Over the past six months, 18 people have been working toward bettering their leadership skills and their community at Cayman Islands Chamber of Commerce’s 2011 Leadership Cayman programme. Their graduation from the programme took place on 15 June at Ristorante Pappagallo.
The graduates included Dayne Brady, David A. Chestnut, Collin N. Anglin, Aubrey Bodden, Lillian Curbelo-Bush, Mark J. Edmunds, Michael Keesee, David Kirkaldy, Steve McIntosh, Michele Miller, Ruth A. Myles, Neil M. Rooney, Martin Alexander Ruben, Jane van der Bol, Sheena Marise Thompson, Christian van der Bol, Elaine Anderson and Christina McTaggart.
The course is designed to give professionals a chance to enhance and develop their leadership skills, while offering an opportunity to learn more about the issues that the community faces and it teaches the class members how they can use their skills to meet the needs of the greater community.
One of the aspects of the course is that the participants get to hear the experiences of people who are leaders with in the community, something that graduate Steve McIntosh found extremely useful.
“Leadership Cayman connected me with other leaders from all walks of life, grew my understanding of the issues facing our community and inspired me to become a more effective leader. There could be no better foundation for anyone that aspires to make a difference in the lives of others,” he said.
During the six month course, the graduates were given the chance to gain a deeper understanding of the social, economic, business and political issues that the Cayman Islands are faced with. A trip taken to the Sister Islands gave the graduates and opportunity to discover the issues that are faced in our smaller communities.
For Jane van der Bol, Leadership Cayman opened her eyes to the various social, economic, business and political issues in the Cayman Islands and helped her make valuable relationships.
“The biggest asset to being involved in Leadership Cayman is the dynamic relationships I have made with fellow members in the programme. We have created a fellowship of community leaders who help each other with open arms; therefore, helping the growth of our community and country.” van der Bol says.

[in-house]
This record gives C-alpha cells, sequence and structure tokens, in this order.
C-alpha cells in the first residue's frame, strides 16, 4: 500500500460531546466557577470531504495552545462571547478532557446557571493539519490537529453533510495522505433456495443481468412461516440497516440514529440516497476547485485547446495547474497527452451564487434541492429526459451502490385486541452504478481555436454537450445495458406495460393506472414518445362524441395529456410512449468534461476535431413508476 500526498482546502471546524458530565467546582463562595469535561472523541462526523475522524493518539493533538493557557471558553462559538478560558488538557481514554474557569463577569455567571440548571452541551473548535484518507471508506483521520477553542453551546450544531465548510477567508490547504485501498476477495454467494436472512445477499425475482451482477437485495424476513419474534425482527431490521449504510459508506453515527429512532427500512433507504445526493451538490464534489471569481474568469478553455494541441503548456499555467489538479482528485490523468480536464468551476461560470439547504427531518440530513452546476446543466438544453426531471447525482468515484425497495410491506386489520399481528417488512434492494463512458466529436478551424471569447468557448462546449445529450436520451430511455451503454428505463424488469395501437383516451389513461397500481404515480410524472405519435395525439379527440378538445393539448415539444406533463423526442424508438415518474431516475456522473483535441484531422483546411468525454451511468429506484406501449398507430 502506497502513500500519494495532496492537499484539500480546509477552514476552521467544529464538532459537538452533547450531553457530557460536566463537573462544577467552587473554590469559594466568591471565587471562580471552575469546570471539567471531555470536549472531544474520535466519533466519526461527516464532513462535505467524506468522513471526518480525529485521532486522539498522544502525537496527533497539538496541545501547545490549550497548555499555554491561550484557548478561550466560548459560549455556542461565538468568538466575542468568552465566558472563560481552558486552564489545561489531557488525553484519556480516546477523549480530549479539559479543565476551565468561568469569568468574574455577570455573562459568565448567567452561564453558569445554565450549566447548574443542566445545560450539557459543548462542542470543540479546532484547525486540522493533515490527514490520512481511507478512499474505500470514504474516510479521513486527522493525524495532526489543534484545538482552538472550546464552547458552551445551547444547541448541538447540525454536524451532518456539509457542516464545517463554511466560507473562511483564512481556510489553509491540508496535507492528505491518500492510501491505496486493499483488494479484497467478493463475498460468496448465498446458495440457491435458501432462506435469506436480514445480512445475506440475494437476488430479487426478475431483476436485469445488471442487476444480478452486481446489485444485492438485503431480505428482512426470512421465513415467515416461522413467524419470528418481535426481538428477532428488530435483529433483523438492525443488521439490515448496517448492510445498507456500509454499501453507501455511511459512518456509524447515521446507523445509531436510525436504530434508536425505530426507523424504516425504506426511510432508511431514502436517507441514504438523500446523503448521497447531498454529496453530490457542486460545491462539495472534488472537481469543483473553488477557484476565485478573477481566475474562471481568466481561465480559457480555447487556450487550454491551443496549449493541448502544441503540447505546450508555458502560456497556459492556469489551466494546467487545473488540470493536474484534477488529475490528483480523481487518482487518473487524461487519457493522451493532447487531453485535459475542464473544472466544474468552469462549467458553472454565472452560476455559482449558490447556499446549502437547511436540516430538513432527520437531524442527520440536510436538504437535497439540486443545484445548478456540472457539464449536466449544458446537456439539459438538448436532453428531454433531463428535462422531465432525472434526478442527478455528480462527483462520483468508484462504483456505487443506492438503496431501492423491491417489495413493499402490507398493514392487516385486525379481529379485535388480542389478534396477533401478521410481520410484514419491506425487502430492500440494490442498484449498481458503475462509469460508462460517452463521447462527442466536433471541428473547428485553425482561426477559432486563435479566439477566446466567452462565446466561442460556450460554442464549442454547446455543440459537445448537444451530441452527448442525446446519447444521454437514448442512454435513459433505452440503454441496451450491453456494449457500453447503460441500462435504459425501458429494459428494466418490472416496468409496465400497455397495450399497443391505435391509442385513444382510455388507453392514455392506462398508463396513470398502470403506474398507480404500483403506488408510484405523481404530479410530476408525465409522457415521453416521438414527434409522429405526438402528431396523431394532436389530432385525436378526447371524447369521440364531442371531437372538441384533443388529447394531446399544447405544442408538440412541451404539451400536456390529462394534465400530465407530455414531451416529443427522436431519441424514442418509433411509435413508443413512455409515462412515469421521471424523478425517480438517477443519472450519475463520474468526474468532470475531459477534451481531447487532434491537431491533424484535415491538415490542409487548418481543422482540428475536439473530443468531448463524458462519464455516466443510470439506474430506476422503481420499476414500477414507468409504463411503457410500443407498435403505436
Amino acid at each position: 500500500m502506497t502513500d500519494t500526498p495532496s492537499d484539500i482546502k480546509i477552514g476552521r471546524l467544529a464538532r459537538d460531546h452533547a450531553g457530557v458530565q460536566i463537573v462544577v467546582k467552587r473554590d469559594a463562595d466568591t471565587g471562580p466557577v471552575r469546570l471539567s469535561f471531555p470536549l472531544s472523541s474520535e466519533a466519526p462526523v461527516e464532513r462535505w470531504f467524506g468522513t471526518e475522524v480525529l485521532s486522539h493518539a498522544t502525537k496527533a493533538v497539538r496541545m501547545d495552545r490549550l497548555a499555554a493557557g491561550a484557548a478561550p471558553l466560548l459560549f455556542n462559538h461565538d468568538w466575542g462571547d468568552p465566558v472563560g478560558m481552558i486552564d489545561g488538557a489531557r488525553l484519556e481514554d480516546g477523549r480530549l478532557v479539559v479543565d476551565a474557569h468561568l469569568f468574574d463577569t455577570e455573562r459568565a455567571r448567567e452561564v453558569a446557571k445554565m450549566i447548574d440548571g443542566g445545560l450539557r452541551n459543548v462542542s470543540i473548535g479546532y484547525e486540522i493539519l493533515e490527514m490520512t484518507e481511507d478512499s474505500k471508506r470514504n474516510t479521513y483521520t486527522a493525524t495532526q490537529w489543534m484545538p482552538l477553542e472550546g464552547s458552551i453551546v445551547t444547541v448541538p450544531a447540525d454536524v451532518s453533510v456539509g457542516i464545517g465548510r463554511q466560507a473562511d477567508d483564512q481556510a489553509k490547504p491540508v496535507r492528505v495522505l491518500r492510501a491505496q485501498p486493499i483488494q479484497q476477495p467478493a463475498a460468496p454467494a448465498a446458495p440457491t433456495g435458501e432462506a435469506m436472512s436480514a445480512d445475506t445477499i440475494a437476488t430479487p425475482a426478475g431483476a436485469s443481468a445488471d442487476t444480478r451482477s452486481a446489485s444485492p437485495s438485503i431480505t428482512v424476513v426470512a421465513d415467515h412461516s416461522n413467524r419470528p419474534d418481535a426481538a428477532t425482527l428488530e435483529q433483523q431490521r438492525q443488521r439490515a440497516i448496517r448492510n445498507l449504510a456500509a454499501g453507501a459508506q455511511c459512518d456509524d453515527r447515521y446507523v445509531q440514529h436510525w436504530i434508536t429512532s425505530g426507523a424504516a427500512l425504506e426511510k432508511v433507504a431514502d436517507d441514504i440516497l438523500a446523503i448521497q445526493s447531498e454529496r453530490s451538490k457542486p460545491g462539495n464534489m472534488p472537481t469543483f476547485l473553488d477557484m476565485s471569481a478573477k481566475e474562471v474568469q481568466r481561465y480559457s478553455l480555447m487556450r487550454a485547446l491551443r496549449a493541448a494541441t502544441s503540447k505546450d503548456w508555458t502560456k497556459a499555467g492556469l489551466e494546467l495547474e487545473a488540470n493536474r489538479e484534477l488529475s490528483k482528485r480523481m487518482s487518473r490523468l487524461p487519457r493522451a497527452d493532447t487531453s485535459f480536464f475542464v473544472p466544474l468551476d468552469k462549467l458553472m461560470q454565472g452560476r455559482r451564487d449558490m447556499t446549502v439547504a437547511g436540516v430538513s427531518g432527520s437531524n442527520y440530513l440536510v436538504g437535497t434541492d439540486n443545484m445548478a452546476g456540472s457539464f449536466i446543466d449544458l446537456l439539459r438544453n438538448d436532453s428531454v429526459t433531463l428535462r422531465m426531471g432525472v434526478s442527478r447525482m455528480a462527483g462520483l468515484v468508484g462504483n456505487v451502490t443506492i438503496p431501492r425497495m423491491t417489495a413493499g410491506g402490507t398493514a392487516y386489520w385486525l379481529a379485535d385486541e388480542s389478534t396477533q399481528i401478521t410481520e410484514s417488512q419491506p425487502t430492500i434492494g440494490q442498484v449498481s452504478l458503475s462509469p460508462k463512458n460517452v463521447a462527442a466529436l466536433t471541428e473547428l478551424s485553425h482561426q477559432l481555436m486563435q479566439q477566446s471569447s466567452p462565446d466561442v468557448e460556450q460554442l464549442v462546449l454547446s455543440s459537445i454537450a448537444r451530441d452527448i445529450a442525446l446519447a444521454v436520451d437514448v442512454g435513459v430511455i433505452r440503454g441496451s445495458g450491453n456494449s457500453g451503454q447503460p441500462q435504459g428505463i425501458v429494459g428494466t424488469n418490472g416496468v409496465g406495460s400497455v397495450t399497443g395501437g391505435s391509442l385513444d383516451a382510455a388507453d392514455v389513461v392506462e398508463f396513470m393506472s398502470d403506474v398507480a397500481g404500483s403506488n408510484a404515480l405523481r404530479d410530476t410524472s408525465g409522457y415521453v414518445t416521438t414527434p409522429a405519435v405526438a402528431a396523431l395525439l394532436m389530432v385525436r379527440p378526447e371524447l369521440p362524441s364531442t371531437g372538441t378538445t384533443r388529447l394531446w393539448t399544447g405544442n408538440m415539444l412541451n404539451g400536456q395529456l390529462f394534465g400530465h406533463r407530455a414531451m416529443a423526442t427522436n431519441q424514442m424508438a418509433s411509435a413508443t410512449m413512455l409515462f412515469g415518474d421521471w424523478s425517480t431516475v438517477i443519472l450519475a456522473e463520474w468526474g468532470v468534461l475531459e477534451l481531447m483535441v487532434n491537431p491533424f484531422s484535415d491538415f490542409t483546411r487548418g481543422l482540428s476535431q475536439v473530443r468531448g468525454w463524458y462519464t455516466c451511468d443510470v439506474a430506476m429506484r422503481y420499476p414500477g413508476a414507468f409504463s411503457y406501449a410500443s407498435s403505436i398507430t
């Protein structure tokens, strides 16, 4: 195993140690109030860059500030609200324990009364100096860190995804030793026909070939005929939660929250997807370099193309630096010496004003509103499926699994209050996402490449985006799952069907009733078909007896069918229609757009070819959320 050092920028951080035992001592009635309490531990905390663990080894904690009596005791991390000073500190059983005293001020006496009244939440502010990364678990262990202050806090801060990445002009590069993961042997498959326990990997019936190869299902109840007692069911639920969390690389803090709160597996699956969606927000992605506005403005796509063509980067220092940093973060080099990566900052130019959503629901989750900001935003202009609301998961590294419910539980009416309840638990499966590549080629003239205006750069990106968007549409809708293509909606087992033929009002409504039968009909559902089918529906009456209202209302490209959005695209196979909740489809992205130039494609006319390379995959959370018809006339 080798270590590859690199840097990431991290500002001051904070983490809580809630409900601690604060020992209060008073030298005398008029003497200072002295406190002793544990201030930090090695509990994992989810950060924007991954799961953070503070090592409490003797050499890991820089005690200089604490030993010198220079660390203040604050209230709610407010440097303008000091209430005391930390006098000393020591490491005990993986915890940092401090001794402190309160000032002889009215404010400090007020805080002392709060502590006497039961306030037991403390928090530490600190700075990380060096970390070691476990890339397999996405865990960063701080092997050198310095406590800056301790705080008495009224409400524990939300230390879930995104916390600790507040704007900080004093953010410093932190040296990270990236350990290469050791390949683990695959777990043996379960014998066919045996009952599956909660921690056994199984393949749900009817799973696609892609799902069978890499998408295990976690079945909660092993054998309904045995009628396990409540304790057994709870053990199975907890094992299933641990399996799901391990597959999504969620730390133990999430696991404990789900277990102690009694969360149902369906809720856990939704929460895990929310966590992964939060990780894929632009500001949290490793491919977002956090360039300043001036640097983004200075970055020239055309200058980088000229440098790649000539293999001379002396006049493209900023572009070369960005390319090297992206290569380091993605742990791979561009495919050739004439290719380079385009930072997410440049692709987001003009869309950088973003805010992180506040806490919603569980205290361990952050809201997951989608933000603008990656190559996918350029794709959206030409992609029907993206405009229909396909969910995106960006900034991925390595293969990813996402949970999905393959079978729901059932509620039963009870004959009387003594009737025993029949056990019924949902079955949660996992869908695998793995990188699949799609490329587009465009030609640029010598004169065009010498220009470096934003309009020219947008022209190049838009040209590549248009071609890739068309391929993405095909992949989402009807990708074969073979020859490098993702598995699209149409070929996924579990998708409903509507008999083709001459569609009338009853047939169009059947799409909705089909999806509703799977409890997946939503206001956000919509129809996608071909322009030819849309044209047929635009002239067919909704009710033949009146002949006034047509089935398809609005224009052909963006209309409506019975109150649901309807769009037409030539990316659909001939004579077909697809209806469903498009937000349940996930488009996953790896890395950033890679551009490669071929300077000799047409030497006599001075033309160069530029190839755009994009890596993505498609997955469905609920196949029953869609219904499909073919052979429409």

In addition to the guest speakers, every year the Leadership Cayman class members will select a non-profit organisation and design a project to benefit that organisation. After the planning and fund-raising, class members join together on Project Day to create immediate and tangible results for their chosen charity. This year’s project was the Hope Foundation where the group completed a number of tasks including:
Added roofing insulation, replaced incandescent lighting with fluorescent bulbs, blinds and purchased water heater timers in order to reduce utility costs.
Outfitted the manager’s cottage with shower faucets, a permanent kitchen counter top and screens (including a retractable screen door).
Removed debris from the site, including a derelict car.
Removed ficus trees, the roots of which were threatening the plumbing of the women’s facility.
Installed shelving to assist with the organisation of donations.
Flower box and a grow box with vegetables to aid in their self sufficiency. Vegetables include carrots, bell peppers, onions, scotch bonnet peppers, tomatoes, amongst others.
Opened up the doghouse so that the dogs would be more inclined to take shelter there during the rain. Previously, it had small windows and the dogs disliked it and instead took shelter elsewhere – usually on the front porch.
While Leadership Cayman has been an incredibly useful and educational tool for residents, it’s also a great way for newcomers to the Islands to learn more about the community and to develop a local network and new friendships.
“As a newcomer to the Islands, I have found Leadership Cayman to be an immensely useful way to network, understand the workings of Cayman and make friends. I am very grateful for the opportunity to be a part of the programme,” says Chestnut.
All of the graduates were pleased with the outcome of the course and felt that it was a very valuable tool in each of their own personal development.
“This experience has opened my eyes to the challenges of leadership and the numerous ways we each can become leaders in the community. I hope to carry all that I have learned forward and be an example for my children, showing that individually and together we can effect change,” said Myles.